Whilst 2018 was clearly a whirlwind year for the public sector – with Brexit negotiations, the GDPR legislation compliance deadline and the NHS 10-year plan taking centre stage – it was also a time of rapid disruption in terms of IT systems and processes.
Public sector organisations are some of the largest producers, collectors and consumers of information in the world. As a result, data has swiftly become the lifeblood of their operations. Yet historically they have been left behind when it comes to digital technologies – and the benefits that they provide – as private sector enterprises utilise their bigger budgets to pull ahead.
However, all that is about to change. Figures released last year revealed that UK public sector spend on digital, data and technology services has surpassed £3.2bn since 2012. It appears that IT is not only firmly on the agenda; it’s set to become even more of a priority moving forward.
But what are the key technology trends accelerating digital transformation in the public sector and shaping the future IT landscape?
A new ‘Cloud Smart’ era
Cloud adoption is now prevalent within the public sector. In 2013, the UK government announced it had adopted a ‘Cloud First’ policy for public sector IT. Since then, local and central government, healthcare services, police forces and education establishments have all started to reap the rewards of adopting cloud technologies. In fact, recent research from the Cloud Industry Forum revealed that 82 per cent of public sector organisations are now partaking in some form of cloud adoption. And is it any wonder? When budgets are tight, and resources are scarce – as they often are in the public sector – cloud provides a cost effective, reliable solution. It improves service delivery and, most of all, it is secure. And its popularity is only set to increase.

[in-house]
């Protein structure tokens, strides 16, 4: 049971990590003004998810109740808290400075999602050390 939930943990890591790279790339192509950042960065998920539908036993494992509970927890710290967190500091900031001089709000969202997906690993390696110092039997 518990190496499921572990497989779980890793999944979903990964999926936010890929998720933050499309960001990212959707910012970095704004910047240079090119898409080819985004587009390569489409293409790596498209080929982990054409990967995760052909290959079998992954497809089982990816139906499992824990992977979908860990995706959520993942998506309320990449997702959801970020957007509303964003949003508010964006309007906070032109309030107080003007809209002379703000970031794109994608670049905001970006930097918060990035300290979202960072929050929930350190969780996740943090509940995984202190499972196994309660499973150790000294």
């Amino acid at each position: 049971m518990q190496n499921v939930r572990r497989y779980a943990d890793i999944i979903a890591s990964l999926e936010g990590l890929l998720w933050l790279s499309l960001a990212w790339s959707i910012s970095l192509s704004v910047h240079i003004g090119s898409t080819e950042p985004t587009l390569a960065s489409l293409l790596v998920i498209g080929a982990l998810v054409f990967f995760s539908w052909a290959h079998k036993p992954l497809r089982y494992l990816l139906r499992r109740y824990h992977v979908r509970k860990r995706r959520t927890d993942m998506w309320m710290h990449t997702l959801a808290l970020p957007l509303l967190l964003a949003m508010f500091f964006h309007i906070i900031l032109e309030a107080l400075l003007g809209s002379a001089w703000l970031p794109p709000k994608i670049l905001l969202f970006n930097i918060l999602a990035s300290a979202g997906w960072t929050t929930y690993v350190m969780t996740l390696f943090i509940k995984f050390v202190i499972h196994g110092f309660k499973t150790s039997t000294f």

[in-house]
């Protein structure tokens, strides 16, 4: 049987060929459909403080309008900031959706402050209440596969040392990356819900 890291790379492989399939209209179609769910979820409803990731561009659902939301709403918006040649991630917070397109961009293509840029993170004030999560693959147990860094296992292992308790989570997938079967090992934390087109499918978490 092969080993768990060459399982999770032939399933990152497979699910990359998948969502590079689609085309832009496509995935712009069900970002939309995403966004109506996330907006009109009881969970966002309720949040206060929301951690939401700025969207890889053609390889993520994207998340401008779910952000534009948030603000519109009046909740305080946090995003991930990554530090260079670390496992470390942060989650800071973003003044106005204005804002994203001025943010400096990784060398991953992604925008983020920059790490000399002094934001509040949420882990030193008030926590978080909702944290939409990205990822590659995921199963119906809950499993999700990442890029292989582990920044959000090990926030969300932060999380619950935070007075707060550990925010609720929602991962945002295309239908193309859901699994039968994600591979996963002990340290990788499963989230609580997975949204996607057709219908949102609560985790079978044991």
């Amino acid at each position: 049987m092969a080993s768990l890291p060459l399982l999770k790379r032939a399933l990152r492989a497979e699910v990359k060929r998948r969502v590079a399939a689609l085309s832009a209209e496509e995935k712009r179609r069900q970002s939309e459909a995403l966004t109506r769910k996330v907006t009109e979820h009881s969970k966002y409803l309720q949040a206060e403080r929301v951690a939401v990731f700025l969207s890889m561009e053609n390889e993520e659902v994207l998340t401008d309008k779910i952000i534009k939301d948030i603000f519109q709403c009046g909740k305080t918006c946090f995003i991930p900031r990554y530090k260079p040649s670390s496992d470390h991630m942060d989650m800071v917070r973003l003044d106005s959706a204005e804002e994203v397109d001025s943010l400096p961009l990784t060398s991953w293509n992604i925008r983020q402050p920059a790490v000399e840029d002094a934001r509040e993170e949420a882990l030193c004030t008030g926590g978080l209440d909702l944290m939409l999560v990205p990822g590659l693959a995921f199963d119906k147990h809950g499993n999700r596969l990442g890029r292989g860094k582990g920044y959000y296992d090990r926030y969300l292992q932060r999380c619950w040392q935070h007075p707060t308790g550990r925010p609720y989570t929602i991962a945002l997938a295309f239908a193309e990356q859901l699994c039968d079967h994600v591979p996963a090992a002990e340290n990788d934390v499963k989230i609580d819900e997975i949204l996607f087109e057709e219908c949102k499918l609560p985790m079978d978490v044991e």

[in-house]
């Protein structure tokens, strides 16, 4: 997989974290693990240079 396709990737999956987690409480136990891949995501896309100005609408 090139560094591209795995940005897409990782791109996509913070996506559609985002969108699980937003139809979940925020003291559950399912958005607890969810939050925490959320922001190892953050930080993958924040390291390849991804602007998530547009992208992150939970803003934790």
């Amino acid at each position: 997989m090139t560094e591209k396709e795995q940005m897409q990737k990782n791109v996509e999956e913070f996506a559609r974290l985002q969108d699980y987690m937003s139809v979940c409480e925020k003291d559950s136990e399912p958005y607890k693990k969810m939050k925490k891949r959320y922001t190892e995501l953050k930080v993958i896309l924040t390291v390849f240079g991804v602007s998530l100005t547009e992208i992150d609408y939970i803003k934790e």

According to a recent Gartner report, analysts predict a double-digit growth in government use of public cloud services. It is also believed that government spending on cloud will grow on average 17.1 per cent per year through to 2021. But what comes next?
It’s likely that over the next year, we’ll see a shift from ‘Cloud First’ to ‘Cloud Smart’ in the UK. Whilst initially a US government strategy, ‘Cloud Smart’ is the next logical step for governments around the globe. It will help public sector organisations to make sound decisions in order to drive modernisation, by focusing on the integration of cloud security, procurement and workforce strategies. Now that cloud is the ‘new normal’ for the public sector, it’s time to think about how it can be utilised even more effectively.
Keeping pace with IoT and data overload
The explosion of IoT has affected every organisation – regardless of sector.
Your laptop, your mobile phone, even your watch or home security system, every single IoT product produces millions of data files at an ever-accelerating rate. And the reality is that this won’t slow down any time soon. In fact, advancements in technology – such as machine learning – will only add to the reams and reams of data being produced. Recent research from SINTEF suggests that IoT devices and platforms will produce over 40,000 exabytes of machine-generated data by 2020.